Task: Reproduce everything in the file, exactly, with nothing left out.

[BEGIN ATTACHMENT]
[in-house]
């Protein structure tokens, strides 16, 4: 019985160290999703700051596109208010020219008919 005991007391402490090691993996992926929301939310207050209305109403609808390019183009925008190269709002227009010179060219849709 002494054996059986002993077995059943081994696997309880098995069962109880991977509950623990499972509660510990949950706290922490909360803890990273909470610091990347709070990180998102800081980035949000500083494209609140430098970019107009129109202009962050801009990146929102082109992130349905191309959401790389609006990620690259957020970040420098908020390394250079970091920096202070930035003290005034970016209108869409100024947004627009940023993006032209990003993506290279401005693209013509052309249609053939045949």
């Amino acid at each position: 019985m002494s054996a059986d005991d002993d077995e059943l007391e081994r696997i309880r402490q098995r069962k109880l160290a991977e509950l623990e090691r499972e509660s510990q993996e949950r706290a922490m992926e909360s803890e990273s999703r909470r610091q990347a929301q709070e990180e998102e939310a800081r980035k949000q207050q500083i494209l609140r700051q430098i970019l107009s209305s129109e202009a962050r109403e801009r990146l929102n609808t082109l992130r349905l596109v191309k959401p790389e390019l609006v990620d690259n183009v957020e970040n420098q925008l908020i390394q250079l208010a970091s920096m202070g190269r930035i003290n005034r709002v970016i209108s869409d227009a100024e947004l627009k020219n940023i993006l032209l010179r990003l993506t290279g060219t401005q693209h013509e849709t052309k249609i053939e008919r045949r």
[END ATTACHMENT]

[in-house]
């Protein structure tokens, strides 16, 4: 019985160290999703700051596109208010020219008919 005991007391402490090691993996992926929301939310207050209305109403609808390019183009925008190269709002227009010179060219849709 002494054996059986002993077995059943081994696997309880098995069962109880991977509950623990499972509660510990949950706290922490909360803890990273909470610091990347709070990180998102800081980035949000500083494209609140430098970019107009129109202009962050801009990146929102082109992130349905191309959401790389609006990620690259957020970040420098908020390394250079970091920096202070930035003290005034970016209108869409100024947004627009940023993006032209990003993506290279401005693209013509052309249609053939045949």
């Amino acid at each position: 019985m002494s054996a059986d005991d002993d077995e059943l007391e081994r696997i309880r402490q098995r069962k109880l160290a991977e509950l623990e090691r499972e509660s510990q993996e949950r706290a922490m992926e909360s803890e990273s999703r909470r610091q990347a929301q709070e990180e998102e939310a800081r980035k949000q207050q500083i494209l609140r700051q430098i970019l107009s209305s129109e202009a962050r109403e801009r990146l929102n609808t082109l992130r349905l596109v191309k959401p790389e390019l609006v990620d690259n183009v957020e970040n420098q925008l908020i390394q250079l208010a970091s920096m202070g190269r930035i003290n005034r709002v970016i209108s869409d227009a100024e947004l627009k020219n940023i993006l032209l010179r990003l993506t290279g060219t401005q693209h013509e849709t052309k249609i053939e008919r045949r």